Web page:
Later in the book, Rudalevige reports that “a strong plurality [of executive orders]—some 44-49 percent—are crafted nearly entirely by agencies outside of the Executive Office of the President” (p. 203). The creation of an executive order is generally a complicated and involved process. In Rudalevige’s sample, the time ranged from 1 to 1,646 days, with a mean of 76.4 days and a median of 33 days (p.144 tbl. 6.1). These numbers do not include the separate 237 unissued orders that Rudalevige uncovered as part of his OMB archival research (p. 168). On that front, it is fascinating to discover that the plurality (37.1%) of those executive orders were not issued because of “bureaucratic dissent” (p. 178).
As a political scientist, Rudalevige’s focus is on bureaucratic and presidential behavior, and as such the book contributes so much to current debates in the field of administrative law about presidential administration. But his findings potentially also have implications for legal interpretation. Indeed, they add to Tara Leigh Grove‘s important article Presidential Laws and the Missing Interpretive Theory, which was published last year in the University of Pennsylvania Law Review. I reviewed Grove’s article over at Jotwell, so I won’t repeat my summary here. But Grove interviewed numerous White House officials from the Trump, Obama, Bush 43, and Bush 41 administrations to better understand how presidential directives are drafted. In other words, her qualitative work seems to pick up where Rudalevige’s archival records end. Not surprisingly, she reports a similar story about the process of creating executive orders (and other presidential directives). It’s a process in which federal agencies are heavily involved as a general matter, in addition to staffers within the White House, Office of Management and Budget, and the Justice Department’s Office of Legal Counsel.
One aspect she seems to focus on more than Rudalevige is the stage at which the president gets involved (as opposed to the president’s staff). She concludes based on her interviews that “direct presidential involvement is the exception rather than the rule. Agency officials debate most directives among themselves—with the oversight of OMB—and the President does not get involved until a final draft is ready for him to sign” (p. 903). Grove relies heavily on this finding that the president generally only reviews the final draft (and is not involved in the heavy drafting and negotiations that precede that final draft) to argue as a matter of interpretive theory that “courts should hew closely to the text of a [presidential] directive, even when the text may not fit what the court believes to have been the President’s primary goal” and that “courts should not credit a memo from a White House official ‘clarifying’ a presidential directive after the fact” (p. 882).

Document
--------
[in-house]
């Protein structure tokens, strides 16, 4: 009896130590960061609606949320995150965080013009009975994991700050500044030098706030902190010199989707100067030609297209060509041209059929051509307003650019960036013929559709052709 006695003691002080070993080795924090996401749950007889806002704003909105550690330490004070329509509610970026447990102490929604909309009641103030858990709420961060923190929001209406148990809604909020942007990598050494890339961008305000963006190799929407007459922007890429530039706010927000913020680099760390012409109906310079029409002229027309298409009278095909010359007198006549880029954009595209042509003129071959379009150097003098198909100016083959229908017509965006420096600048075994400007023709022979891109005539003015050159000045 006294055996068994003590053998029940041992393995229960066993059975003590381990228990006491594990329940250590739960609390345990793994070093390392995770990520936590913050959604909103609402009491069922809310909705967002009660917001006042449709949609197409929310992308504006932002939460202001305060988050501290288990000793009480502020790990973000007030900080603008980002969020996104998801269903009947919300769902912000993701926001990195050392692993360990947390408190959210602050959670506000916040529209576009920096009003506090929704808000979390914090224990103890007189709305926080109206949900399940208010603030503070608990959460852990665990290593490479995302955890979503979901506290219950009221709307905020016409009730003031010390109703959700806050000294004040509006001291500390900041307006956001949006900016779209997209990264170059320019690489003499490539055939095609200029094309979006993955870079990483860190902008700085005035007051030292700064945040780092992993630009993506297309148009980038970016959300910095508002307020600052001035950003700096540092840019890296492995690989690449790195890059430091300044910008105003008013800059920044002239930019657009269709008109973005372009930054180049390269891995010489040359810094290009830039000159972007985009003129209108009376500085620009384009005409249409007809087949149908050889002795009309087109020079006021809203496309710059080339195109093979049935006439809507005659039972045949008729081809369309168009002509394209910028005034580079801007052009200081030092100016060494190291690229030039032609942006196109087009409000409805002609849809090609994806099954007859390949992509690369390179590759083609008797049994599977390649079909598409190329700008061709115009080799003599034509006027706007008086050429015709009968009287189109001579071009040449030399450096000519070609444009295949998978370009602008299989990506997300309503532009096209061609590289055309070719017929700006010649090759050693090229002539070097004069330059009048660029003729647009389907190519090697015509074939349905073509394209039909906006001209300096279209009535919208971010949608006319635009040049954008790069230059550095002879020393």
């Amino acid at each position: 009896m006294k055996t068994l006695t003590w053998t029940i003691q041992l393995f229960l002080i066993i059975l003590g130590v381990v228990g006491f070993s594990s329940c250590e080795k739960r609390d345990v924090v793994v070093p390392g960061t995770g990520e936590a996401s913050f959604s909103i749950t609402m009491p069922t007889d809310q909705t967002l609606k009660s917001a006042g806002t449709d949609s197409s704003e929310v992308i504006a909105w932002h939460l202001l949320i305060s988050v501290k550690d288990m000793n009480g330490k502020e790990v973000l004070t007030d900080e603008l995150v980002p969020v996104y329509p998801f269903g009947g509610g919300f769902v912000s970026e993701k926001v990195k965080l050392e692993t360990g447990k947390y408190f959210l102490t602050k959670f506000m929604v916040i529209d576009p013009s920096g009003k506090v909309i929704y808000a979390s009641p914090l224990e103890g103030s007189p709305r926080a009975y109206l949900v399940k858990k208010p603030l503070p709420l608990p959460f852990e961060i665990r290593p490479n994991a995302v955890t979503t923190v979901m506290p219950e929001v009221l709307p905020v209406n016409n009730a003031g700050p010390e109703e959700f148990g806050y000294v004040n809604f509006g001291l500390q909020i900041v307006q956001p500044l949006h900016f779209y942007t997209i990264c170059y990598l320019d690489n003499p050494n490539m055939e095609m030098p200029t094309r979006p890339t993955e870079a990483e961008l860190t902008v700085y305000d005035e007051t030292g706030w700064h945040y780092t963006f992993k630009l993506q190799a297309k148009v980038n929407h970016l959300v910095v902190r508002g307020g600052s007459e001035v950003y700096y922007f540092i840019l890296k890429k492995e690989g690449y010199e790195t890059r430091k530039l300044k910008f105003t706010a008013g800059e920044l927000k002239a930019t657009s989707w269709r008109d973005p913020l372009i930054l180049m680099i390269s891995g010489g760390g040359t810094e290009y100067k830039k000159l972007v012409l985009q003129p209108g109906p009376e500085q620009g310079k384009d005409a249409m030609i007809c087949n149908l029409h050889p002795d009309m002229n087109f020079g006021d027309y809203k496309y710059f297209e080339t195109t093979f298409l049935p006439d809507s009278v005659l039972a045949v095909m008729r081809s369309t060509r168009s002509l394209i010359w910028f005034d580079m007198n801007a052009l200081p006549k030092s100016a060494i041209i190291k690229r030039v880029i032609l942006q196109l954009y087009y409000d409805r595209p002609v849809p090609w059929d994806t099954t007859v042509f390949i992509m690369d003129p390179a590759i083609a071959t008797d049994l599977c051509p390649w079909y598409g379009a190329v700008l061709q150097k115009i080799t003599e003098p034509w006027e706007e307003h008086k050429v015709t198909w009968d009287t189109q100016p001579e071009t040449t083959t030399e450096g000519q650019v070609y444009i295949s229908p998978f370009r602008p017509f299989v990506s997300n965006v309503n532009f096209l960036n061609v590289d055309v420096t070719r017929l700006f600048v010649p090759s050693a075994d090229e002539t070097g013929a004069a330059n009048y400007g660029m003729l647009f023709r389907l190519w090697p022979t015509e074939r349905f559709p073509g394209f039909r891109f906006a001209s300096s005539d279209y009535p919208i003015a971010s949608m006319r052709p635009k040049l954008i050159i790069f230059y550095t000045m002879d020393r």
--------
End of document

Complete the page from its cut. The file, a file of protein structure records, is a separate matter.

I’d be so curious to hear Rudalevige’s take on how the process of executive-order drafting should affect legal interpretation. Both Rudalevige’s and Grove’s accounts of how executive orders are formulated suggest that the president is not a unilateral actor, but that this is a pluralistic process with many stakeholders involved, including the federal agencies that will be directed to implement the executive orders often being the primary drafters of those presidential directives. One could imagine a case to be made for a more purposivist theory of interpretation, in light of all of the actors involved in the drafting process. On the other hand, Grove makes a powerful case for textualism. Unlike in the legislative context, the drafting history for executive orders is not made public. Courts generally only have the text of the presidential directive (and, as Kate Shaw has explored, sometimes the president’s public statements on the directive). And more fundamentally, the sole person who formally issues the directive (the president) is generally not involved in those prior efforts; the president, per Grove’s account, often only reads and approves the final version.
To be sure, I don’t mean to suggest that Rudalevige should have explored the implications of his findings for interpretive theory in By Executive Order. That was not his focus, understandably, and the book already covers so much ground. But I look forward to seeing how legal scholars interact with this important book—not just on how the book’s findings affect debates about presidential administration but also on how they may affect legal interpretation debates when it comes to executive orders (and other presidential directives).
Christopher J. Walker is the John W. Bricker Professor of Law at The Ohio State University Moritz College of Law.